U.S. consumer spending on video games is projected to reach $13.4 billion in the combined November and December 2020 holiday period, an increase of 24 percent when compared to a year ago. Growth is expected to be driven by console hardware, headsets, gamepads, mobile, digital full-game and post-launch content on console and PC, and subscription. Annual U.S. consumer spending on video games may exceed $50 billion in 2020, which would constitute a new record high for the U.S. market.
However, significant market uncertainties exist, which provide a high range of error to the projection.
While there is always high uncertainty in a console transition year, 2020 has obvious additional factors at play that did not exist in prior periods. It would be difficult to overstate the impact that pandemic-driven changes in consumer behavior have had on the video game market. A surge in video game players and engagement through the spring and summer months depleted market inventory of existing hardware, while fueling a corresponding surge in content and accessory spending. The impact of these changes is expected to continue throughout the remainder of the year.
According to The NPD Group’s 2020 Gamer Segmentation Report, the U.S. now has 244 million video game players – 30 million more than in 2018. And players are playing more – an average of 14 hours per week in 2020 – compared to 12 hours two years ago.
This surge in player count and engagement, combined with reduced spending in experiential gifting (such as travel, theme park and sport tickets, for example) should combine to result in more available holiday dollars for video game products and services.
But what fun is a holiday outlook blog without some predictions for the U.S. video game market?
- PlayStation 5 and Xbox Series console sales
will sizzle – I’ll start with the most obvious prediction. PlayStation 5 and Xbox Series consoles should be among the hottest holiday gifting items of 2020. Units will be tough to find with continued strong demand into 2021.
- Nintendo Switch will be the best-selling console
of holiday 2020 – Switch will also be a hot holiday gifting item with more households picking up multiple Switch consoles in the fourth quarter. The lack of available inventory of new PlayStations and Xbox systems will leave Switch as an appealing available option (although supply may still be difficult to find).
- Gamepad and headset spending will set new
holiday records – These accessory segments have shown extended strength for months; and with new consoles on the way, I expect a refreshed demand surge for gamepads and headsets throughout the holiday window. This will allow both to achieve new record-spending highs.
- Holiday 2020 hardware will see the lowest
price promotion in history – The surge in hardware demand seen throughout the spring and summer months of 2020 has left inventories for PlayStation 4 and Xbox One consoles lean, leaving little incentive to price promote. While some bundling for legacy hardware may exist, particularly around Black Friday, I do not see price promotion being a significant factor in the holiday 2020 market.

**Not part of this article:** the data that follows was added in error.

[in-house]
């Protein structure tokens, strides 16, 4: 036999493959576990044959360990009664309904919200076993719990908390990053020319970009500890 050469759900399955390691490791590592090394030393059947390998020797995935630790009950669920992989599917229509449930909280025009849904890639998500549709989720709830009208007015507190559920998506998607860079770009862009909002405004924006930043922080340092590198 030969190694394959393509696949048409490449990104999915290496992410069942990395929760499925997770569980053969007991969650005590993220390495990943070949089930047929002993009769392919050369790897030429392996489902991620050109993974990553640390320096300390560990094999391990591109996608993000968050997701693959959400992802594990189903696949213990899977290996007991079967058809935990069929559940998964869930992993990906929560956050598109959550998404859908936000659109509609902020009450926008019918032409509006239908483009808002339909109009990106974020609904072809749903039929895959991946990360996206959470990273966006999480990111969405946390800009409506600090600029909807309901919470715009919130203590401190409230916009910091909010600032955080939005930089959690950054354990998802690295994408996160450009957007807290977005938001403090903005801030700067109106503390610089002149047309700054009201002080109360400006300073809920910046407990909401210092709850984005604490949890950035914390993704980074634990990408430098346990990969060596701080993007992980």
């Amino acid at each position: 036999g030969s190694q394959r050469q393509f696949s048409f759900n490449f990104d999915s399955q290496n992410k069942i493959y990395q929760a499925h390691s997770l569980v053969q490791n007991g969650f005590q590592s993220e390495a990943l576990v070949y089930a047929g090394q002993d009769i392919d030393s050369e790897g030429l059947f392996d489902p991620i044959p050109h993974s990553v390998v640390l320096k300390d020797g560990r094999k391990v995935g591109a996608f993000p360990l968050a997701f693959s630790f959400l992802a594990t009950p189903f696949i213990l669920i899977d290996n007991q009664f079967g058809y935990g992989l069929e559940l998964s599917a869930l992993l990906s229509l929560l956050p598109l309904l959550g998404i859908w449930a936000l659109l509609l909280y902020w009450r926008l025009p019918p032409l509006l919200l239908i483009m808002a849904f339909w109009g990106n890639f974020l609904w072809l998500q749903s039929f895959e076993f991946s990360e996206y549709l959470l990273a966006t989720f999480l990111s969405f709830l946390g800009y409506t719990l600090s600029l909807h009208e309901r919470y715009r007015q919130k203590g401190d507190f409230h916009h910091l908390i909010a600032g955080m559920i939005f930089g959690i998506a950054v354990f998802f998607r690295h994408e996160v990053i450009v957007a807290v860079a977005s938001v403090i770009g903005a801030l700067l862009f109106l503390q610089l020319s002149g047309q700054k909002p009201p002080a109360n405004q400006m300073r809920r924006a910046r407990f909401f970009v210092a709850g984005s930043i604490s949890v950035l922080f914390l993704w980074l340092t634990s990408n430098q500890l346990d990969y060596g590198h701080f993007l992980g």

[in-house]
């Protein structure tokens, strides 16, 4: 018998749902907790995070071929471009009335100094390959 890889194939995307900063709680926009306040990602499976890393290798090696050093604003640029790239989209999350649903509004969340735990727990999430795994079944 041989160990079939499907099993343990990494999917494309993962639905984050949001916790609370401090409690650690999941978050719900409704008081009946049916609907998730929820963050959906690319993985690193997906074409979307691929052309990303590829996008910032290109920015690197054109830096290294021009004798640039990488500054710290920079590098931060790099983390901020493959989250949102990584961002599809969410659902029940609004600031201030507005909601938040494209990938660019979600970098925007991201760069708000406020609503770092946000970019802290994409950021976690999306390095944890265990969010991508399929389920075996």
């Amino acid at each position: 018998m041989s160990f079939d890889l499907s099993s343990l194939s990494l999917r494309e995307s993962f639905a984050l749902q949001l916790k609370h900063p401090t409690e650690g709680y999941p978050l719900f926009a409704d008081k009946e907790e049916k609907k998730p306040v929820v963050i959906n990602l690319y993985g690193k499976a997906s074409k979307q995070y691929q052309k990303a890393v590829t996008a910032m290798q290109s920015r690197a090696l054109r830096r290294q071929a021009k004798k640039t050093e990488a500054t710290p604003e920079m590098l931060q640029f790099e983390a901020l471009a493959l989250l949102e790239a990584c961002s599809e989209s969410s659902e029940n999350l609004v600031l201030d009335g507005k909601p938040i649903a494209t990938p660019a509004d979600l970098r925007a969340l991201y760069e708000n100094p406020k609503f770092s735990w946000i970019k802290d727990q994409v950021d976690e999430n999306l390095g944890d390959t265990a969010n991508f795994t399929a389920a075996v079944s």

- Call of Duty: Black Ops Cold War will be the
best-selling game of 2020 – And Call of Duty will be the U.S. market’s best-selling gaming franchise for the 12th consecutive year.
- Backwards compatibility and shortage of next
generation releases will result in longer tails for legacy generation titles – I am expecting many titles from the PlayStation 4 and Xbox One catalogs to see refreshed demand with adoption of next generation consoles. We will not see the sharp platform breaks that were experienced in prior generational transitions.
- Subscription spending will surge – This area has been a growth segment for some time, but an emphasis on these services with next generation consoles will lead to a sharp uptick for early adopters. Xbox Game Pass Ultimate will be a primary driver.
- Next generation’s limited storage provides
opportunity for storage accessories – The included SSD hard drives on the next generation consoles are not particularly large. For those early adopters who will want to dive into their content libraries or explore the content available through subscription services and free-to-play live service games, additional storage may become a must-have.
There are other areas that I’ll be paying close attention to, including the continued floundering of the VR market, a potential bump to physical content sales driven by gifting, and to what extent the reduction in experiential spending during the holiday will impact video games. It is a fascinating time in the video game market.
New consoles, more players, increased player engagement, wider variety in titles and services than at any point in the industry’s history, and a shift in spending away from experiences to other segments all give video games strong market tailwinds this holiday. It is not so much a question of whether the U.S. video game market will set a new spending record this holiday, rather the question is how high the new record will be.